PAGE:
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The man who launched the Dreamcast reflects on its 15-year anniversary

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You wouldn’t be playing Destiny if not for this failed 15-year-old console.

Millions of people will sign on to their video game console of choice today to play Destiny, the much anticipated online-multiplayer video game from the creators of the Halo franchise. But the rise of online gaming, the astronomical success specifically of multiplayer shooters, even the construction of Xbox Live, the home of the Halo games, are all indebted to the Sega Dreamcast. The doomed console paved the way for online gaming with a 56K gaming and a handful of atypical accessories, like a broadband adapter and mouse and keyboard.

The former president of Sega of America and current Chief Operating Officer at Electronic Arts, Peter Moore, took a moment to remember his experience launching the Dreamcast 15 years ago today, on September 9, 1999. Ironically, Electronic Arts played a role in the failure of the Dreamcast, refusing to publish its games on the console. Not that the Dreamcast was want for quality sports games, something Moore addresses in his piece.

Moore has allowed us to republish his Facebook post. Be sure to also read Douglas Perry's The Rise and Fall of the Dreamcast and Zoya Street's Dreamcast Worlds, two of the best works on the system.

Once again, I trust my employers here at EA will allow me the indulgence of reminiscence and nostalgia on this day, 09/09/14, the 15th anniversary of the launch of the Dreamcast here in North America on the wonderfully numerically-correct date of 09/09/99. It certainly doesn't feel like fifteen years have gone by since this innovative console ushered in the era of online gaming, albeit through a 56K modem, and thus changed the face of interactive entertainment forever. The memories of course are bittersweet - we all know how this movie ended - but I was fortunate to have worked at that time with some of the most amazingly dedicated individuals, all of whom were galvanized around a single goal: prove the naysayers wrong, launch the console with a bang, get to a meaningful installed base within the first twelve months, and keep the momentum going in the face of the upcoming stiff competition. We still get together as a team from time-to-time, and oh the stories we tell. Lots of coulda/shoulda/woulda, but primarily pride in our accomplishments and the legacy we firmly believe can be seen and felt in gaming to this day.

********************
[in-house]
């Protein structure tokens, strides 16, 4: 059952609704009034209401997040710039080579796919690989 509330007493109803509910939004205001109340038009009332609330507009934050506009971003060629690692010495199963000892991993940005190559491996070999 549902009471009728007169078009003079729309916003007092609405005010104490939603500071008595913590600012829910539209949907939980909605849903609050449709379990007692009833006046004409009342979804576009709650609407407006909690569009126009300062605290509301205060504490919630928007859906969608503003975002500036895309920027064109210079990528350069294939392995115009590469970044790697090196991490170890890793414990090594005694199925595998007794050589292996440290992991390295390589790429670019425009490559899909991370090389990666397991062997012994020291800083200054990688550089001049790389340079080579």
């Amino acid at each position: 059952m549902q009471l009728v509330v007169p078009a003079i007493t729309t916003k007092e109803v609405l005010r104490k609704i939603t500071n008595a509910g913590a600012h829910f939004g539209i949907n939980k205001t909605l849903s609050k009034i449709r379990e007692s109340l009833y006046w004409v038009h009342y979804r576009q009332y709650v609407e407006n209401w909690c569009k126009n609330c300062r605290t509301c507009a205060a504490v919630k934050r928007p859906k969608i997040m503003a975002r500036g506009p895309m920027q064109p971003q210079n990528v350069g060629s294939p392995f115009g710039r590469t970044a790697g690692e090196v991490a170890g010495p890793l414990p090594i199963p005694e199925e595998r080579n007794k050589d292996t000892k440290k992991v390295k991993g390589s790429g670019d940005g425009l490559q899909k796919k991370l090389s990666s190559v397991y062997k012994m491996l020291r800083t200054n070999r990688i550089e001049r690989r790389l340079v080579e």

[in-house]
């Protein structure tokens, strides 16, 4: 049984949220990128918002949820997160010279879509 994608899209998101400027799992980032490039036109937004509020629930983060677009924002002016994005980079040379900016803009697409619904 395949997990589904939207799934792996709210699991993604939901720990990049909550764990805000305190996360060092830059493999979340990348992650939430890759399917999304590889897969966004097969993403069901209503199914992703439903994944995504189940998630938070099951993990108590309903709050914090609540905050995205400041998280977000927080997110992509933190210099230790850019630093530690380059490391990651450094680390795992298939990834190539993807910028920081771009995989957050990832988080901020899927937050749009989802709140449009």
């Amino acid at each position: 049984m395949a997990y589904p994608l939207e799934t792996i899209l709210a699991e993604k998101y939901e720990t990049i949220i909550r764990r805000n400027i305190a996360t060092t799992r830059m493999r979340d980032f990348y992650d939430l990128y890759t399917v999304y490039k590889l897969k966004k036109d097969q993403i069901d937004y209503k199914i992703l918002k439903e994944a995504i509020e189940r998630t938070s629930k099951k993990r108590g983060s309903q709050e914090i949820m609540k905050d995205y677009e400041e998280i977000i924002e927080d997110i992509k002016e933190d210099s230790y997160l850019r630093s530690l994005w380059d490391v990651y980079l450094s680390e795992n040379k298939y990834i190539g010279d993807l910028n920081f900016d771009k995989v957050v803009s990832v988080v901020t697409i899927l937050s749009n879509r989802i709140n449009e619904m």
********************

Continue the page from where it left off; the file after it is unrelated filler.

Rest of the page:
With the Dreamcast's online capabilities, we coined a phrase "We're taking gamers where gaming is going". In our heart of hearts, we worried that we would not be there for the entire journey, but it was with great pride that with our Sega Sports games in particular, that we ushered in the era of connected interactive entertainment. I don't think it is an overstatement to say that the Dreamcast and it's online network laid the ground for what we all take for granted today - online game play, linking innumerable gamers from around the world to play, compete and collaborate, as well as enabling new content to be delivered in addition to that which was delivered on the disc. Rarely does a week go by where I don't bump into somebody that fondly reminisces about this wonderful piece of hardware and the great times they had (and are still having!) playing some of its superb games. So as we all enjoy everything the next generation of hardware has to offer, give a tip of the hat (or glass) this evening to The Little Console That Could. The Sega Dreamcast...